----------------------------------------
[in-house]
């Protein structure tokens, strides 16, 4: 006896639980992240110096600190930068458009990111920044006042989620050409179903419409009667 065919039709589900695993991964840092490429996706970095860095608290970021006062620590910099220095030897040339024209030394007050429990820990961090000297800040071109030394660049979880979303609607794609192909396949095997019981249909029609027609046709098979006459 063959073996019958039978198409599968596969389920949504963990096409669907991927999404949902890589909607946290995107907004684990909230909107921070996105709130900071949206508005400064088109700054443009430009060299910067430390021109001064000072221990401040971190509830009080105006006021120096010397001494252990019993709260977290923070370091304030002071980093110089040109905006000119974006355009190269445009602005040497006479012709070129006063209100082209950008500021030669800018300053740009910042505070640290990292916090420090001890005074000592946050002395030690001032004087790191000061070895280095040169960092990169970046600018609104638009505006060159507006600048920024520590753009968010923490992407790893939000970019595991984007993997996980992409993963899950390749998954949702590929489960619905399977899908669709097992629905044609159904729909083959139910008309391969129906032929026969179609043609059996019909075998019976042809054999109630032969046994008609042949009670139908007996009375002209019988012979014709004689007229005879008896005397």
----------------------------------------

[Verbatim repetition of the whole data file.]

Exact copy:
[in-house]
């Protein structure tokens, strides 16, 4: 006896639980992240110096600190930068458009990111920044006042989620050409179903419409009667 065919039709589900695993991964840092490429996706970095860095608290970021006062620590910099220095030897040339024209030394007050429990820990961090000297800040071109030394660049979880979303609607794609192909396949095997019981249909029609027609046709098979006459 063959073996019958039978198409599968596969389920949504963990096409669907991927999404949902890589909607946290995107907004684990909230909107921070996105709130900071949206508005400064088109700054443009430009060299910067430390021109001064000072221990401040971190509830009080105006006021120096010397001494252990019993709260977290923070370091304030002071980093110089040109905006000119974006355009190269445009602005040497006479012709070129006063209100082209950008500021030669800018300053740009910042505070640290990292916090420090001890005074000592946050002395030690001032004087790191000061070895280095040169960092990169970046600018609104638009505006060159507006600048920024520590753009968010923490992407790893939000970019595991984007993997996980992409993963899950390749998954949702590929489960619905399977899908669709097992629905044609159904729909083959139910008309391969129906032929026969179609043609059996019909075998019976042809054999109630032969046994008609042949009670139908007996009375002209019988012979014709004689007229005879008896005397």